On Oct. 12, 1995, black businessman Jonny Gammage died at the hands of five white policemen at a routine traffic stop just inside Pittsburgh's city limits. Shortly thereafter, Mark Clayton Southers changed his route to work so he would no longer pass the spot on Route 51 where Gammage died of "positional asphyxiation." Southers, a black man about Gammage's age, was that shaken.
Though then employed as a heavy-equipment operator at U.S. Steel, Southers had begun acting on local stages; eventually he founded his own company and became an accomplished playwright. And in 2010, when University of Pittsburgh theater professor Attilio Favorini asked him to co-write a play about the Gammage case, Southers agreed.
But the gig didn't last long. Researching and writing a play about an unarmed young black man suffocated under the weight of five cops got to him. "I wasn't prepared for the emotional impact of looking at factual information, and looking at the coroner's reports and being faced with the realities of life in my own city," says Southers.
Favorini completed the play alone. Now, with Southers directing, The Gammage Project opens on Feb. 9. And the play, a co-production of Pitt's Repertory Theatre and Southers' Pittsburgh Playwrights Theatre Co., reopens an infamous case that cast race relations in Pittsburgh in a newly disturbing light.
Gammage, 31, of Syracuse, N.Y., spent a lot of time here running business ventures with his cousin, Pittsburgh Steelers defensive end Ray Seals. Brentwood police Lt. Milton Mulholland pulled Gammage over for alleged erratic driving. Seven minutes later, after the arrival of four additional officers from Brentwood, Baldwin and Whitehall, Gammage lay dead. After a coroner's inquest, a jury recommended that homicide charges be filed against all five officers. But only three were charged (with involuntary manslaughter, a lesser offense) and none was ever found guilty. (Gammage's parents later won a civil-rights lawsuit against the police and their municipalities.)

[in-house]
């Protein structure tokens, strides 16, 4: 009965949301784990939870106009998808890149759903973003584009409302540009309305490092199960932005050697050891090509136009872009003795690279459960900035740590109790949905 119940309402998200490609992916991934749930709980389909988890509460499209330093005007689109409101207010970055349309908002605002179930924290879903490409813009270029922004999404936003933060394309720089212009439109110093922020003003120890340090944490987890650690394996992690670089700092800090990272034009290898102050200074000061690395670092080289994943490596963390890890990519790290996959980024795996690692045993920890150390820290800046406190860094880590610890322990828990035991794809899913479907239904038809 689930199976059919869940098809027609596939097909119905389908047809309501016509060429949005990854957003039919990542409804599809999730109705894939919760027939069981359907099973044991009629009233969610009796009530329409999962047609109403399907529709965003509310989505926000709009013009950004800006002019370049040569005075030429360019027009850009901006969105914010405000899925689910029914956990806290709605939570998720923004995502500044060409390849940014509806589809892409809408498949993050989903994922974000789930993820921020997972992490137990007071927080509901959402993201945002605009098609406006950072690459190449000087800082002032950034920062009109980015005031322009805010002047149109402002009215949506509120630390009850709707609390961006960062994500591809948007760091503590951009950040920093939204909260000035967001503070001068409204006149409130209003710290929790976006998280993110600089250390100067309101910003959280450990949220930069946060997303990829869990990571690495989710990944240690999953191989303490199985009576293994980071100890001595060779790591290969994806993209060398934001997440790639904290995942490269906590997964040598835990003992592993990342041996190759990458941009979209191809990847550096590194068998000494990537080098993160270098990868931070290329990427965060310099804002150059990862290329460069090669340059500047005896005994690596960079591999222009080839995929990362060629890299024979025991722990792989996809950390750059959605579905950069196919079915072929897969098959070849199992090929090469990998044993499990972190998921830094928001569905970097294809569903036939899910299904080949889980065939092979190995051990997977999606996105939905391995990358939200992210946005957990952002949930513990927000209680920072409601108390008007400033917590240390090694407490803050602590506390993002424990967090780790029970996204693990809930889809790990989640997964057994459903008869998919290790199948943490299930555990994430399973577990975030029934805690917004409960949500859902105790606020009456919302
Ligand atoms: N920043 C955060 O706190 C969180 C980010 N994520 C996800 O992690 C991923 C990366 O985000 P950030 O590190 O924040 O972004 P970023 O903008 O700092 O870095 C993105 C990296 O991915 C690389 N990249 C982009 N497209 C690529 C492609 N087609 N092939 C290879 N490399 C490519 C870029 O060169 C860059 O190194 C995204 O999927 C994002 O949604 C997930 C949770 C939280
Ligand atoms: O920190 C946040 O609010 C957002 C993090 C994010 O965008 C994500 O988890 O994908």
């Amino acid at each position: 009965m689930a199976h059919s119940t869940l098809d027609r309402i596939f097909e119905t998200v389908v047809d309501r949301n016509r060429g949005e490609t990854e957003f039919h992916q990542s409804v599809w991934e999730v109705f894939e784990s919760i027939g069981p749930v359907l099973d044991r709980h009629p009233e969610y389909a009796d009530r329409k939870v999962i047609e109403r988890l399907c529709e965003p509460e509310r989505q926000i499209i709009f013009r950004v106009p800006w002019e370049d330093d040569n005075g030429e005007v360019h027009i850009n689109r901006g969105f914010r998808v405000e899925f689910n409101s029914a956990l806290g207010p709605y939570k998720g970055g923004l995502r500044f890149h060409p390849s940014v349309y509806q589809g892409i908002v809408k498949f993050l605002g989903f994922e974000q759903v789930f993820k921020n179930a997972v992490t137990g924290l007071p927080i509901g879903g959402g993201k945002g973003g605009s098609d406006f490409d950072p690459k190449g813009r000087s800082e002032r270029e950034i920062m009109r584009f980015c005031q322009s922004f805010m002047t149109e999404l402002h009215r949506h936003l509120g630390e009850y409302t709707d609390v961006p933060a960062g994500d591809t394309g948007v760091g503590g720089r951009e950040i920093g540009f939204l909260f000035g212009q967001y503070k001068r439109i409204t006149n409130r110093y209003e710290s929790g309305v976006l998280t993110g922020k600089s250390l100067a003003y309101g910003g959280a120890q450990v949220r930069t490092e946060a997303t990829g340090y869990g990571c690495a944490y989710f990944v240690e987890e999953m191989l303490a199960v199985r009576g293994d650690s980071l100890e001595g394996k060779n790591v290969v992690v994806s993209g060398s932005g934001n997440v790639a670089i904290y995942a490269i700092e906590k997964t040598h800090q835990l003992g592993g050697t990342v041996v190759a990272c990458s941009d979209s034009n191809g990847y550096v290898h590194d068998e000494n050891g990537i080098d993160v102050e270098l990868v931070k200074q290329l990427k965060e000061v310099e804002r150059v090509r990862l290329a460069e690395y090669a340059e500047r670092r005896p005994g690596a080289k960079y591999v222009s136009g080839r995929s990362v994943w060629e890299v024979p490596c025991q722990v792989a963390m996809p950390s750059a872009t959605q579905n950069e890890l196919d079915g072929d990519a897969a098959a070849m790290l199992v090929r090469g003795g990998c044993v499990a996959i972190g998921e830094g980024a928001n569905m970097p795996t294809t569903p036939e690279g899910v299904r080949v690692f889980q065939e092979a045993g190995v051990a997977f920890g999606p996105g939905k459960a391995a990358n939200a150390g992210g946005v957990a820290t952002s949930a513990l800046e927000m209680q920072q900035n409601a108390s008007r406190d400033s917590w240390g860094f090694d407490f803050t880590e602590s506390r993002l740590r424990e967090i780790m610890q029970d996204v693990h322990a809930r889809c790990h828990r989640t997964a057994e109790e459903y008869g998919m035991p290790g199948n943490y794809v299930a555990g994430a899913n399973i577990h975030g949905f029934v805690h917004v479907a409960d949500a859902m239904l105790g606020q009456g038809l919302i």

Favorini, who founded the Three Rivers Shakespeare Festival, is a playwright and educator with a long history at Pitt who'd wanted to confront the Gammage case on stage since the 1990s. He was finally spurred by the January 2010 beating of Jordan Miles, an 18-year-old black honors student brutalized in Homewood by three white undercover cops who haven't been charged with a crime.
"I said, ‘This is like rewind here,'" says Favorini. As in the Gammage case, he says, "The cops are all agreeing to stories that don't even add up. ... When Jordan Miles' case came along, I said, ‘We gotta do this now.'"
As research, Favorini interviewed people involved with the Gammage case, from former Brentwood police chief Wayne Babish to former NAACP of Pittsburgh chapter head Tim Stevens, who helped lead protests. In the play, the Babish character, in his later incarnation as an educator at Pitt, guides us through the case, exploring for instance the clannish Brentwood police subculture. Perspectives including those of the police and their defense attorneys were gleaned from court transcripts — which Favorini had to locate himself, because the county's archived versions seem to have mysteriously vanished. Most of the play consists of "found dialogue" from this research, he says.
Besides Babish, other real-life characters played by local professional actors include Stevens, former county coroner Cyril Wecht and former prosecutor Christopher Conrad.
A wild-card character is "The Joker," a Richard Pryoresque standup comedian who intermittently comments on race relations. The Joker represents "an opportunity for a black voice that was different from a lament," says Favorini.
The cast also includes student actors both as Gammage, played by Corey Talley, and as four of the five police in whose custody he died. Most of the student actors are from out of town and weren't much aware of Gammage's story until this show, though Talley knew about it from his father, who grew up in Pittsburgh.
Meanwhile, former Pitt student Ian Pisarcik, who plays Brentwood officer John Vojtas, says his mother used to wait on one of the five officers, Whitehall police Sgt. Keith Henderson, at the Whitehall Eat'n Park. Moreover, "I actually ran into Mikey Albert at Denny's last night," says Pisarcik. Albert was the Baldwin patrolman present when Gammage died.
Sixteen years later, did Gammage's death change anything for the better?
"There was a change in police-community relations for a while, but in recent years the behavior has reverted," says Favorini, citing observations by Babish, Citizens Police Review Board head Elizabeth Pittinger and others.
Describing the Gammage case's impact on racism and police abuse, Southers employs a medical metaphor. "It's like a big bandage was ripped off," he says. "It's right there, bubbling under the surface. ... It's like a bad virus that keeps reappearing in the city."